I’ve been doing a lot of Bible reading lately. It’s how I start my day. Many morning I’ll even journal, reflecting on what I’ve read and working out a few issues, just like I’m doing now. This is all good, but without moments of silence throughout my day, I’ll never hear God speak to me. I’ll never hear his answer to the prayers I keep petitioning him with. Instead, I use pockets of time for social media, reading, listening to music… I avoid doing nothing almost as if I’m scared of it. Am I? And yet, God could just be waiting for the moment I finally STOP DOING and just be still. He could be waiting for me to come to him so he can give me rest. 

Come all you weary. My job is to show up. He’ll do the rest. 

God, the author of my story


In my critical thinking class last night, we discussed retrospective narration in a novel, such as in Jane Eyre, the book we’re currently reading. Retrospective narration is when the narrator is telling a story after everything has already happened. When they are telling the story, they already know how it will end.

God already knows how my story will end.

As people of faith, you’ve likely been told that all your life. God knows everything about you, he knows everything that’s going to happen to you; he has a plan. And yet, we often take that truth for granted, or fail to think about what that means. This is proved in times when we cry out against God for what’s going on in our lives or worry about what’s going to happen next. I’m not saying it’s wrong to do either of these things—we’re human, after all. However, we forget there’s a captain in charge, someone who has already charted the course. God knows the exact path to take to get to that end. He knows how to use our life to affect the path of other people’s lives. When bad things happen, you better believe there’s a reason.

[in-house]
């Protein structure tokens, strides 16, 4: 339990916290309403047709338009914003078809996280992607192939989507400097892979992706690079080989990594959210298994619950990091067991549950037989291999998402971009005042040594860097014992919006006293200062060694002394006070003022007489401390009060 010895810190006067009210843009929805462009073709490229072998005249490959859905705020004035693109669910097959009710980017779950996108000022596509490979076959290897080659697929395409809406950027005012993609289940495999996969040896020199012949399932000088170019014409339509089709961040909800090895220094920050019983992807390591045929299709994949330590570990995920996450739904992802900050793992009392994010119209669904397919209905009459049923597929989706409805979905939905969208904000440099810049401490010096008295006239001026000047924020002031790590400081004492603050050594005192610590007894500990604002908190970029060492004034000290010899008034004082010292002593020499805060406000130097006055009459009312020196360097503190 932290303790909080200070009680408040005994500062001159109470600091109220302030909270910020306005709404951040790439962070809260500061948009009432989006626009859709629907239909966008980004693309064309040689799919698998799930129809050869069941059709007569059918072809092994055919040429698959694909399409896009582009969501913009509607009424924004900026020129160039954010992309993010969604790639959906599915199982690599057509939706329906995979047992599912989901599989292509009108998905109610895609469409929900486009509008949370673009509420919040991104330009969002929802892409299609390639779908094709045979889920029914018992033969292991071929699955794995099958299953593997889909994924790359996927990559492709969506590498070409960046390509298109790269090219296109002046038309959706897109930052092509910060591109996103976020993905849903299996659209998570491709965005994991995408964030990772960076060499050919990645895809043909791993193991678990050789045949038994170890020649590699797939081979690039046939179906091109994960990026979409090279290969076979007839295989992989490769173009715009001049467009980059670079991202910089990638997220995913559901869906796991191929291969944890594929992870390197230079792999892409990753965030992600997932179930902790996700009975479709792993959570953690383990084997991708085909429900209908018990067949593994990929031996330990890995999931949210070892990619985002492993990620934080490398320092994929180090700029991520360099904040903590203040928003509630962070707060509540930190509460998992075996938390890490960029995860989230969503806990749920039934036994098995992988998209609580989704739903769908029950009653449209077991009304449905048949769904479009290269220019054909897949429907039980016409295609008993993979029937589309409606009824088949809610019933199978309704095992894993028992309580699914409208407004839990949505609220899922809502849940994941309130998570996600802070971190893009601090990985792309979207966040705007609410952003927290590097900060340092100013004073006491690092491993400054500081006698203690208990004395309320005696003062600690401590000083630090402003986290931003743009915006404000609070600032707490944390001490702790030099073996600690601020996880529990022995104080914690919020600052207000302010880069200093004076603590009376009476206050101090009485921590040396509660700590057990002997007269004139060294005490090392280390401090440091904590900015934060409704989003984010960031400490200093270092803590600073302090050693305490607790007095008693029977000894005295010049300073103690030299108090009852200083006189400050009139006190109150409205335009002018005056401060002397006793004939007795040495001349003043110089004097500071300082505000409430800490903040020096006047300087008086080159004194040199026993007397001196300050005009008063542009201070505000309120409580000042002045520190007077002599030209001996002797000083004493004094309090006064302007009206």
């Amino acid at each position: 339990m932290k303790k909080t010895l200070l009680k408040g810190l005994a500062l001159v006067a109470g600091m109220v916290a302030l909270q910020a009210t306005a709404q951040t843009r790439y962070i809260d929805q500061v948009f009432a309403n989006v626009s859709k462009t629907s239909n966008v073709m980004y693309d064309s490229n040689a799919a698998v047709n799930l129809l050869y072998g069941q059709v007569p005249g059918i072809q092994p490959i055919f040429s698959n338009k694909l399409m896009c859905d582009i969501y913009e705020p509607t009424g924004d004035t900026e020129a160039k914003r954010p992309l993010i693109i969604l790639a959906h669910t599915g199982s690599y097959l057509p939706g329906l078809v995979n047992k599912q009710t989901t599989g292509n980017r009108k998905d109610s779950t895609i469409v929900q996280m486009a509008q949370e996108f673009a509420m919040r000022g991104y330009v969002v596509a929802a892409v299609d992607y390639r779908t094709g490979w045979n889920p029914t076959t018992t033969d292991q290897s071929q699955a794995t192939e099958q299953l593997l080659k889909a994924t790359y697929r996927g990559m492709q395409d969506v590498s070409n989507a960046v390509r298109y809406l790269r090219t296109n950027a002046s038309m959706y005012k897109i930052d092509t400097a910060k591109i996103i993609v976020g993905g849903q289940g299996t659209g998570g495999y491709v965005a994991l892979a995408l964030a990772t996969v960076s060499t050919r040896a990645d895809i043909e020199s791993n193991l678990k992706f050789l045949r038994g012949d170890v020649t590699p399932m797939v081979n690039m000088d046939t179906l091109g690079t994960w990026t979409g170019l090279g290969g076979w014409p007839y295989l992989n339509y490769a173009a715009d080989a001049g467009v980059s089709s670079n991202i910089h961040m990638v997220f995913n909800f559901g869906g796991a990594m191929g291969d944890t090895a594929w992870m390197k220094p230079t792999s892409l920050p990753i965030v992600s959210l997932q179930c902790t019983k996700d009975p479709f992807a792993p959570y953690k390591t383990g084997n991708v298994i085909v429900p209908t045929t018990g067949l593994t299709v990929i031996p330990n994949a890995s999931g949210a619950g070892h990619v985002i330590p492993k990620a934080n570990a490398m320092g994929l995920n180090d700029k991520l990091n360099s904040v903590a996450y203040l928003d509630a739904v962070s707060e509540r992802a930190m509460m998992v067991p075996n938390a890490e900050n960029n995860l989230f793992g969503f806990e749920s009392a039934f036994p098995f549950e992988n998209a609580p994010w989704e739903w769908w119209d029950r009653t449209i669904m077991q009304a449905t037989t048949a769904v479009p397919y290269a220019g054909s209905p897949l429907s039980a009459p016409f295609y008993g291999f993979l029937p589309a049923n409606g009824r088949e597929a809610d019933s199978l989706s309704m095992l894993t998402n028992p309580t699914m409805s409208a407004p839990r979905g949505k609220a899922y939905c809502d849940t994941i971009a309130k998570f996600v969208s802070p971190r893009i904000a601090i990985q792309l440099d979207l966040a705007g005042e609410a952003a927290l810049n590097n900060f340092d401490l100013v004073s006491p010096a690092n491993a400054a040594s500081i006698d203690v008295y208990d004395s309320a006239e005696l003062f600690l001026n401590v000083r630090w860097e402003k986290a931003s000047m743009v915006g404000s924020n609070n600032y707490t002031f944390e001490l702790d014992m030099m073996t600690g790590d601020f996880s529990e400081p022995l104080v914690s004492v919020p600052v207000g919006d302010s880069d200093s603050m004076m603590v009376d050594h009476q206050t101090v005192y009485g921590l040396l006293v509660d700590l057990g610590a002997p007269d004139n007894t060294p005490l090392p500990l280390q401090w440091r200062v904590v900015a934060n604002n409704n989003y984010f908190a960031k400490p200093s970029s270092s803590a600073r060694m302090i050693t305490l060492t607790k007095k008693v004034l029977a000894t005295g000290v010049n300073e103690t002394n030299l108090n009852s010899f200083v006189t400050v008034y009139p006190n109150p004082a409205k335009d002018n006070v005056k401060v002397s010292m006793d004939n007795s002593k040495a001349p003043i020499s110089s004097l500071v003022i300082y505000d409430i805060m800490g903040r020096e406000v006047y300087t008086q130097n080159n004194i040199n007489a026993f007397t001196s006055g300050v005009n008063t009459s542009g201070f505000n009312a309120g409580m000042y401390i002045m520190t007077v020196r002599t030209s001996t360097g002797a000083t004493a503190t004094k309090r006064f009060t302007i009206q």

For me, this means my path as an author. Most of my lamentations are in regards to how slow success is in this profession, my frustration with having to work so hard right now to make it happen, and the weight of self-doubt that’s constantly on my shoulders. Reading the above Psalm, plus recalling the discussion last night on retrospective narration, it hit me—God knows how this will end. He knows the exact moment my books will take off. He knows when I’ll be ready to handle success. He knows it all. And while I don’t like thinking about it, he even knows if this path is not the right one for me, but will lead me to the one that is.

“Your eyes saw my unformed body; all the days ordained for me were written in your book before one of them came to be.” Psalms 139: 16

I wonder how different my life would look if I started to trust that God knew the outcome, and everything was already falling place.